Critics cannot say Bermuda is facing different challenges from other countries
“I always cheer up immensely if an attack is particularly wounding because I think, well, if they attack one personally, it means they have not a single political argument left.” - Margaret Thatcher
One of the exciting things about Bermudian politics is that some folks have the luxury of hiding behind keyboards and typing to their heart's content. Anonymity gives them the comfort of making personal attacks without showing who they truly are.
While others have the decency to use their real names to make claims, even then they are essentially inaccurate.
Today, let us look at two of those claims made in response to last week’s column.
This particular one tops the list:
“When the OBA warned of the coming economic storm, your response in Parliament (Hansard: 29 Nov 2019) was to ignore our warnings and instead attack the OBA. You said then: ‘Well, sometimes this party [the OBA] seems to be the doom-and-gloom party. ”Oh, the economy is this. Oh, the people are fleeing the Island. Oh, everything is wrong with Bermuda”.’
“Clearly your denial in 2019 was mistaken. Perhaps now you will accept the OBA’s solutions?” - MP Scott Pearman
MP Pearman fails to acknowledge two things.
First, the time period in which that my statement was in made was in 2019, before a pandemic that has cost this island over $300 million in lost revenue. In 2019 our deficit had narrowed. The Budget passed in March of 2020 had to be radically altered once we had lockdowns, loss of revenue, and added covid expenses.
Secondly, as a corporate lawyer, Mr Pearman knows this is the global reality for all governments.
Most importantly, what Mr Pearman fails to admit is that even after the Opposition made their claim that they had “economic solutions” in 2019, they went on to lose another election in 2020.
Maybe Mr Pearman forgets that the OBA lost five seats in 2020. He himself barely scraped by with only 56 per cent of the votes in Paget East, which was once considered an Opposition stronghold.
So, the question was and remains, what solutions did the OBA have in 2019 or 2020? It’s all very well to call for reducing the size of government and reforming immigration now, but what about then?
Because clearly the voters of Bermuda did not have faith in those solutions.
Moving on to yet another circular argument.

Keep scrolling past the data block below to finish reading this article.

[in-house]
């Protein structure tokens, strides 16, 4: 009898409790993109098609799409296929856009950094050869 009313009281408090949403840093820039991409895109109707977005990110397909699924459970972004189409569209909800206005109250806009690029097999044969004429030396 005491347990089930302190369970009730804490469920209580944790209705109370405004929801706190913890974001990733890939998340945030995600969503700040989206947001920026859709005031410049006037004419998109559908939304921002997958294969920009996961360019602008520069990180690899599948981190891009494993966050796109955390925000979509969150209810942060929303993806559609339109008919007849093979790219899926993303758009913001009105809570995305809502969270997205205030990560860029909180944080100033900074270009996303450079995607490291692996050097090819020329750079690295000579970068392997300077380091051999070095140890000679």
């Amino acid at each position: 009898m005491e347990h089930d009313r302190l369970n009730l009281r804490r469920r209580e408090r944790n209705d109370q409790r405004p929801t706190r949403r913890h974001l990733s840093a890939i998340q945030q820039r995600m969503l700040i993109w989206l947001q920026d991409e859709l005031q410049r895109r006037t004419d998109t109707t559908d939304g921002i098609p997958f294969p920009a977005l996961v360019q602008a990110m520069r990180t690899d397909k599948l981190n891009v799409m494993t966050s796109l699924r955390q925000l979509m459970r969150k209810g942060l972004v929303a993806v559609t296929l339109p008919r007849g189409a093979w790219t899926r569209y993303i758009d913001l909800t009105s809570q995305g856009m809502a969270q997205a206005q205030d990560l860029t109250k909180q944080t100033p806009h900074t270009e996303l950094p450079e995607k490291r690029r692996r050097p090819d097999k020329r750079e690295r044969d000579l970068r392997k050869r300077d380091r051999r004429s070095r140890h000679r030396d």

Blogger Mr. John Joseph, well, I am taking a leap of faith that is his actual name, had this to say.
“All those extra restaurant customers, shoppers, home renters, etc. Think of all the secondary jobs that a progressive immigration policy would create.”
My question from years ago remains as follows; “Which industry/industries will demand hundreds, if not thousands of new jobs/boots on the island?”
Mr. John Joseph and others are yet to answer that question.
For those who continuously, point to the Cayman Islands as an example, here are some facts. Cayman’s biggest employer is the construction industry, and the next biggest employer is the hospitality industry.
The Cayman Islands has a wage rate for persons in those fields of roughly seven to ten Bermuda dollars per hour. Is this what people like John Joseph equate to “progressive immigration policies?”
Additionally, The Cayman Islands have 100 square miles with roughly 70,000 persons, whilst Bermuda has 21 square miles with 63,000 persons.
So, it is clear that The Cayman Islands has much room for both construction and population growth.
Economics 101 dictated that it is for the private sector, not governments, to create industries that leads to economic activity and job growth.
The present administration has changed quite a bit of legislation in property ownership, planning, banking, fintech, and immigration to allow for business entities to do as they need to.
The world is full of armchair quarterbacks who would have the world believe that they could win the Super Bowl with their ideas.
The stark reality is that all economies are on a downturn, restaurants closed in Canada, globally thousands of flights cancelled every week, supply chain issues, inflation, and rising healthcare costs.
Yet, some will attempt to paint the picture that Bermuda alone faces these issues.
It would be great if these armchair quarterbacks, full of contempt and personal attacks, could point to any country that is not facing a long and hard winter ahead.
The stark reality is that they cannot.